If you're searching for tools to optimize Snowflake costs, using an observability tool like Chaos Genius can be incredibly beneficial. Chaos Genius gives you the best possible view of your Snowflake workflows. It breaks down costs into actionable insights and shows you where your Snowflake use could be improved. You can use this tool to pinpoint your Snowflake usage pattern and get informed cost-cutting recommendations, resulting in up to 10%–30% savings on Snowflake costs without sacrificing performance.

Chaos Genius Dashbord - Snowflake time travel
Chaos Genius Dashbord

Schedule a demo with us today and see it for yourself!


Snowflake Time Travel is a powerful feature that simplifies data recovery on the Snowflake platform. In this article, we talked about how important it is for Snowflake users to have data recovery plans and Snowflake Time Travel. We also talked about the several benefits of using Snowflake Time Travel for data recovery, including its ability to retrieve historical data and rapidly and effectively recover deleted or corrupted data. Moreover, we also provided a step-by-step guide for setting up and using Snowflake Time Travel from the ground up.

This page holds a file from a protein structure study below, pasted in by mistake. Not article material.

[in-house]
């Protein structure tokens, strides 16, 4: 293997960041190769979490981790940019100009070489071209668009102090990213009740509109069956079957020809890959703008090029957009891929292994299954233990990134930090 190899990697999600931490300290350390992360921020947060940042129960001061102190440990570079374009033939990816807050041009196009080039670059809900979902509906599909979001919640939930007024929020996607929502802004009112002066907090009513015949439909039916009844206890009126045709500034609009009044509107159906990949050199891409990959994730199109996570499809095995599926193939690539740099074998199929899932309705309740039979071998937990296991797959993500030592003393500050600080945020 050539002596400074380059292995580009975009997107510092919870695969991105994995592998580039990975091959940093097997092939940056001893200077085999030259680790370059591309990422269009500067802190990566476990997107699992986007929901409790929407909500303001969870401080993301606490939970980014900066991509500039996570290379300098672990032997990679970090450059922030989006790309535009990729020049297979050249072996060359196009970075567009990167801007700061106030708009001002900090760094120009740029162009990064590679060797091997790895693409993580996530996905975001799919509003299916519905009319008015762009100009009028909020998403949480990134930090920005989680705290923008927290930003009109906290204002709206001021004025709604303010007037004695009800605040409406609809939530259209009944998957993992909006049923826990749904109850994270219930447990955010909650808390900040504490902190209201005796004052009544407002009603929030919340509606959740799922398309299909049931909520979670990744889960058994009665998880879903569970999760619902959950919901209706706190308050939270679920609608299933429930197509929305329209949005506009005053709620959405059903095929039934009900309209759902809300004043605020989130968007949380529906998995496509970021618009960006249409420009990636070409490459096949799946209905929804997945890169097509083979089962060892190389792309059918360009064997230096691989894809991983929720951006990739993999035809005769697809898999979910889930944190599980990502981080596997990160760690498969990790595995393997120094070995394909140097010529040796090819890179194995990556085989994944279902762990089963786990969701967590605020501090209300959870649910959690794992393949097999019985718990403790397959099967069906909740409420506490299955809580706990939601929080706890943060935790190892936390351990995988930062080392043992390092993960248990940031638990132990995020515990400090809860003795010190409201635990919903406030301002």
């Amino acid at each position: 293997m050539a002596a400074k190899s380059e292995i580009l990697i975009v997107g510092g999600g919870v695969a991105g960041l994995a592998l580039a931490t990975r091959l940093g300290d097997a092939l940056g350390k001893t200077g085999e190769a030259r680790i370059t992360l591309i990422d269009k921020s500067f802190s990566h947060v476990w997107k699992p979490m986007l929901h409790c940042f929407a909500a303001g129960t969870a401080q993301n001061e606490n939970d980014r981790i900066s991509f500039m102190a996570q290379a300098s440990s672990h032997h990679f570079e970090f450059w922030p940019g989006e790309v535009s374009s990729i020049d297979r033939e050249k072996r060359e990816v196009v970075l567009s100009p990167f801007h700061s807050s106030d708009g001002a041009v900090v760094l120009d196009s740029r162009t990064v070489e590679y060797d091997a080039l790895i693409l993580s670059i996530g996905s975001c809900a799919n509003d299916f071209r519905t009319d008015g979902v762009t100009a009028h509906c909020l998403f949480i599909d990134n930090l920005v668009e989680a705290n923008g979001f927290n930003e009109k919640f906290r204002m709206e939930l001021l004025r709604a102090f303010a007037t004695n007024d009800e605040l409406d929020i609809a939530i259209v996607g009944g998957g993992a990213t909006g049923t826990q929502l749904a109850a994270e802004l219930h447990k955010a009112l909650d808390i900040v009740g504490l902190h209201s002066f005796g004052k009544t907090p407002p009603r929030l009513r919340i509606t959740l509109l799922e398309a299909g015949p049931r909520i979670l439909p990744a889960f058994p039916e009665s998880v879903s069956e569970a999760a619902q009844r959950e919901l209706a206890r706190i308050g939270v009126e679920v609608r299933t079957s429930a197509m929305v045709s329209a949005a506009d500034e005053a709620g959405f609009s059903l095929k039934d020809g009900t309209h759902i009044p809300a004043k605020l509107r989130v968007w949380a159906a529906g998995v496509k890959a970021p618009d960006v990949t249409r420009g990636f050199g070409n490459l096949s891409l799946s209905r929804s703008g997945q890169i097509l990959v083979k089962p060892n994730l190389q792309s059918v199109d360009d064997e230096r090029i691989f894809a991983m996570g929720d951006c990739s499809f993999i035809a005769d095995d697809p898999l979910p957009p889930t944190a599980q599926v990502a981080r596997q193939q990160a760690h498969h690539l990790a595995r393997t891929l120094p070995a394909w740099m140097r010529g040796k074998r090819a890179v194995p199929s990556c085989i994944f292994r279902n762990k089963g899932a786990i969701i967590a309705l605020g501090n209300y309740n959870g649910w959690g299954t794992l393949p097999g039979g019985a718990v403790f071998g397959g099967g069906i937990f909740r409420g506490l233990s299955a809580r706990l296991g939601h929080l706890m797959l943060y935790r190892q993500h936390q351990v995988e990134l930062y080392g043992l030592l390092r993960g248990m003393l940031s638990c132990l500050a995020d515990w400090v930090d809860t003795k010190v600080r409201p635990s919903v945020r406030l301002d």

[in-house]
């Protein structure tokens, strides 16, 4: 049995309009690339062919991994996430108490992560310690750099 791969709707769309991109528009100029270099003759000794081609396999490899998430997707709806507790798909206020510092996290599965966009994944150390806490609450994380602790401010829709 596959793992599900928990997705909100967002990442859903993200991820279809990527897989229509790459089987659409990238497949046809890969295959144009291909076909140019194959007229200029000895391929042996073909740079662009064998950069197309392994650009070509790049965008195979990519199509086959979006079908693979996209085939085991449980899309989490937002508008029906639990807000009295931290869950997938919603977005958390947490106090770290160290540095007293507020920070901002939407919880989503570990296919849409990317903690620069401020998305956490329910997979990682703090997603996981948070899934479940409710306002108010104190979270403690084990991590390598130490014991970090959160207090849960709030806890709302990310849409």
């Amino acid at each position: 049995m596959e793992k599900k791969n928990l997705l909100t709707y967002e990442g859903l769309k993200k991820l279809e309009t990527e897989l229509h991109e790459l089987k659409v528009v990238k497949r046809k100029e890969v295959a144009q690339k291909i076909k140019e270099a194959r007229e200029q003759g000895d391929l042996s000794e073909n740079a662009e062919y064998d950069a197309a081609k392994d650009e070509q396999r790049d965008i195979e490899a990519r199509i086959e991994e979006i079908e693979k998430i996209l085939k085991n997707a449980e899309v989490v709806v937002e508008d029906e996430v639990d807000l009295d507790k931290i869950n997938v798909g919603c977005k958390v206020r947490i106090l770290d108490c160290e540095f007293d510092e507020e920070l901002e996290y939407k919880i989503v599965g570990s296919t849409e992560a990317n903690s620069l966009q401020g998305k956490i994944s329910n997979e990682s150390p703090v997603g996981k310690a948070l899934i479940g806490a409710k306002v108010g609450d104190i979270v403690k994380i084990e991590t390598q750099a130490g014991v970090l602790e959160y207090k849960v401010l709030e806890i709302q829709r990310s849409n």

Snowflake Time Travel is like having a wizard at your fingertips—a time-traveling data wizard—but without the wand or a hat. Simply put, it's a magical way to restore your data and turn back the clock on any mistakes, and it's as easy as saying "ABRACADABRA."


Is Time Travel possible in Snowflake?

Yes, Time Travel is possible in Snowflake.

How long is the default Time Travel period in Snowflake?

Default Time Travel period in Snowflake is 1 day for all objects.

Can the Time Travel period be extended?

Yes, the Time Travel period can be extended up to 90 days for Enterprise and Business-Critical editions of Snowflake.

What is the purpose of Snowflake Time Travel?